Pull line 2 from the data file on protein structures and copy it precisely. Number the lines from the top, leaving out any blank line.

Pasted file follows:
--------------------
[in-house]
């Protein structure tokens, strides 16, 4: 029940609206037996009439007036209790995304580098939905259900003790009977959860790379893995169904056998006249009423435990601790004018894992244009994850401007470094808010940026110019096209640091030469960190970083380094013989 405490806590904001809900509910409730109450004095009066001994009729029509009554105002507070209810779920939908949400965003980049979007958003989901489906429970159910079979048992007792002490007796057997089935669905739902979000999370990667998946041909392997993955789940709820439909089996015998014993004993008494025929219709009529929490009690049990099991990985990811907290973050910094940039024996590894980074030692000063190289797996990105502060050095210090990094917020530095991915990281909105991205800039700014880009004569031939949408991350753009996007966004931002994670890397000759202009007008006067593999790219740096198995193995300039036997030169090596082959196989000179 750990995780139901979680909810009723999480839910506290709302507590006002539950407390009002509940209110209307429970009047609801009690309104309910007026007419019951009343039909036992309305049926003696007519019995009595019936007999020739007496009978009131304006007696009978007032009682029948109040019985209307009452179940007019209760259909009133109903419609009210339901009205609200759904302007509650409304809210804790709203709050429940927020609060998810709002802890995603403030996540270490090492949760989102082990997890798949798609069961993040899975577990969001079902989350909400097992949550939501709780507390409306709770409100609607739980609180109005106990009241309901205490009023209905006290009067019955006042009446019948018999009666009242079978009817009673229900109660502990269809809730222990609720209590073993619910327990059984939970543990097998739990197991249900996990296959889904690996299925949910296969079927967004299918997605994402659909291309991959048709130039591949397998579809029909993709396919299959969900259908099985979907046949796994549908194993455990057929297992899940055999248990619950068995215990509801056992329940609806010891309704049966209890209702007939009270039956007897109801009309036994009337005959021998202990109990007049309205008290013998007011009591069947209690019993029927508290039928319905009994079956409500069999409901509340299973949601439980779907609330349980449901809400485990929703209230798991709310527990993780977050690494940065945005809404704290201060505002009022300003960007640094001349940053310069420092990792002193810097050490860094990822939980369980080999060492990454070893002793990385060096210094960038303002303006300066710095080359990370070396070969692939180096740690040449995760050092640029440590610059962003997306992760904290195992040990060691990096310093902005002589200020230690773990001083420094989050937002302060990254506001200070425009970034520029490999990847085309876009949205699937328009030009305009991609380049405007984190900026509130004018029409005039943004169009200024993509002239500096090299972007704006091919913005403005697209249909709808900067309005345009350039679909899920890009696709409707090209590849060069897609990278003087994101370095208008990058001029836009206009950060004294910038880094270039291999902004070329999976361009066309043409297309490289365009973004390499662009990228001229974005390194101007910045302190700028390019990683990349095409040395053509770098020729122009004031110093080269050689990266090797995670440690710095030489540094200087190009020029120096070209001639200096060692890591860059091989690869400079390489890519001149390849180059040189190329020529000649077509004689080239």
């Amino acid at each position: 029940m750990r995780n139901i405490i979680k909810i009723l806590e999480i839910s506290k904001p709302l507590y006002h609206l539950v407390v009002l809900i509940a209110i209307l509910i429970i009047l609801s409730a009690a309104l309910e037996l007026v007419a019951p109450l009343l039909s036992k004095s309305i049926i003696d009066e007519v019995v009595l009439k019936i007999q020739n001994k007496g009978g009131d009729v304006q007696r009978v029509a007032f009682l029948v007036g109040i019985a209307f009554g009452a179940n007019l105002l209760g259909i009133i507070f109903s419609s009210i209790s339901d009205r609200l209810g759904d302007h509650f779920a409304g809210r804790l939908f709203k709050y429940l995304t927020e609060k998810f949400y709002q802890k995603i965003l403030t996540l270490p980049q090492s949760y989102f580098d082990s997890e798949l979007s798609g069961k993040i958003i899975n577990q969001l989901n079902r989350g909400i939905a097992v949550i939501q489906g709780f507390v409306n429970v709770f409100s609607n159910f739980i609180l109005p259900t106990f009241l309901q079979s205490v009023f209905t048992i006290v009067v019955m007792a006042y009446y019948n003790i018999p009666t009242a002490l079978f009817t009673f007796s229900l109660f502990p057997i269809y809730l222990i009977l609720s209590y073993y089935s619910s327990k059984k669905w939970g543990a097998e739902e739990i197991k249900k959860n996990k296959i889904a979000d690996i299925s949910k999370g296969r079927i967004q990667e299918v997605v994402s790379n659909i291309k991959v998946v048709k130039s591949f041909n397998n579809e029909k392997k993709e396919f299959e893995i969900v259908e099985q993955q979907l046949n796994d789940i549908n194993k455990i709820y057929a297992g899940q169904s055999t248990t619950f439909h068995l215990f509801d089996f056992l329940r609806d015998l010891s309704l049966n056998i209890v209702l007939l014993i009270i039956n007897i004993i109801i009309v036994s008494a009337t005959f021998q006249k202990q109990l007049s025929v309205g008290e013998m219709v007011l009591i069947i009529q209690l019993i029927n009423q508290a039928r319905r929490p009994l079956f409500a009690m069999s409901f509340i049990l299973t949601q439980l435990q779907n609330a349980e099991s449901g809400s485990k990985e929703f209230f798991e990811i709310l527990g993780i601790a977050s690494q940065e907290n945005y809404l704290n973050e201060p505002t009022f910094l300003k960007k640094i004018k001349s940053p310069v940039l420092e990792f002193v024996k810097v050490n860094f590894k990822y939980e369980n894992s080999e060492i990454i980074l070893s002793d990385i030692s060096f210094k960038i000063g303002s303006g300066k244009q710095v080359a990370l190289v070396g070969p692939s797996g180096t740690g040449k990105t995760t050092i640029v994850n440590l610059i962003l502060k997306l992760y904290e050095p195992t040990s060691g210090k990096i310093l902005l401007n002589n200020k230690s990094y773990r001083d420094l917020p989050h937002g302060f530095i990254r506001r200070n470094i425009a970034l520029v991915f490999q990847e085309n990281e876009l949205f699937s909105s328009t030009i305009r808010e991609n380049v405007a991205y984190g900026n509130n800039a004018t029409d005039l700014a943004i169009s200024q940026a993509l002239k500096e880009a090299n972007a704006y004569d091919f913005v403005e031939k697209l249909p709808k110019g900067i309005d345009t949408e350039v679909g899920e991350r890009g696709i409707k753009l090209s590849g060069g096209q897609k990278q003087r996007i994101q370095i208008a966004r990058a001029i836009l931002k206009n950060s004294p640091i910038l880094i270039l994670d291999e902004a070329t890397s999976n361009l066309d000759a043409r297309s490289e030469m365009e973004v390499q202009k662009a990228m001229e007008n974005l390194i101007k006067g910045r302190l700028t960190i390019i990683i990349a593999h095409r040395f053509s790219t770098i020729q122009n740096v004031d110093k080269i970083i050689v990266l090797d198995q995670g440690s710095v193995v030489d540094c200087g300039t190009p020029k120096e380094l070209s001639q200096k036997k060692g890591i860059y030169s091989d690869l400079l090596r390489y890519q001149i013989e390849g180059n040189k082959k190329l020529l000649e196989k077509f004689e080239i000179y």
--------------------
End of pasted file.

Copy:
């Protein structure tokens, strides 16, 4: 029940609206037996009439007036209790995304580098939905259900003790009977959860790379893995169904056998006249009423435990601790004018894992244009994850401007470094808010940026110019096209640091030469960190970083380094013989 405490806590904001809900509910409730109450004095009066001994009729029509009554105002507070209810779920939908949400965003980049979007958003989901489906429970159910079979048992007792002490007796057997089935669905739902979000999370990667998946041909392997993955789940709820439909089996015998014993004993008494025929219709009529929490009690049990099991990985990811907290973050910094940039024996590894980074030692000063190289797996990105502060050095210090990094917020530095991915990281909105991205800039700014880009004569031939949408991350753009996007966004931002994670890397000759202009007008006067593999790219740096198995193995300039036997030169090596082959196989000179 750990995780139901979680909810009723999480839910506290709302507590006002539950407390009002509940209110209307429970009047609801009690309104309910007026007419019951009343039909036992309305049926003696007519019995009595019936007999020739007496009978009131304006007696009978007032009682029948109040019985209307009452179940007019209760259909009133109903419609009210339901009205609200759904302007509650409304809210804790709203709050429940927020609060998810709002802890995603403030996540270490090492949760989102082990997890798949798609069961993040899975577990969001079902989350909400097992949550939501709780507390409306709770409100609607739980609180109005106990009241309901205490009023209905006290009067019955006042009446019948018999009666009242079978009817009673229900109660502990269809809730222990609720209590073993619910327990059984939970543990097998739990197991249900996990296959889904690996299925949910296969079927967004299918997605994402659909291309991959048709130039591949397998579809029909993709396919299959969900259908099985979907046949796994549908194993455990057929297992899940055999248990619950068995215990509801056992329940609806010891309704049966209890209702007939009270039956007897109801009309036994009337005959021998202990109990007049309205008290013998007011009591069947209690019993029927508290039928319905009994079956409500069999409901509340299973949601439980779907609330349980449901809400485990929703209230798991709310527990993780977050690494940065945005809404704290201060505002009022300003960007640094001349940053310069420092990792002193810097050490860094990822939980369980080999060492990454070893002793990385060096210094960038303002303006300066710095080359990370070396070969692939180096740690040449995760050092640029440590610059962003997306992760904290195992040990060691990096310093902005002589200020230690773990001083420094989050937002302060990254506001200070425009970034520029490999990847085309876009949205699937328009030009305009991609380049405007984190900026509130004018029409005039943004169009200024993509002239500096090299972007704006091919913005403005697209249909709808900067309005345009350039679909899920890009696709409707090209590849060069897609990278003087994101370095208008990058001029836009206009950060004294910038880094270039291999902004070329999976361009066309043409297309490289365009973004390499662009990228001229974005390194101007910045302190700028390019990683990349095409040395053509770098020729122009004031110093080269050689990266090797995670440690710095030489540094200087190009020029120096070209001639200096060692890591860059091989690869400079390489890519001149390849180059040189190329020529000649077509004689080239």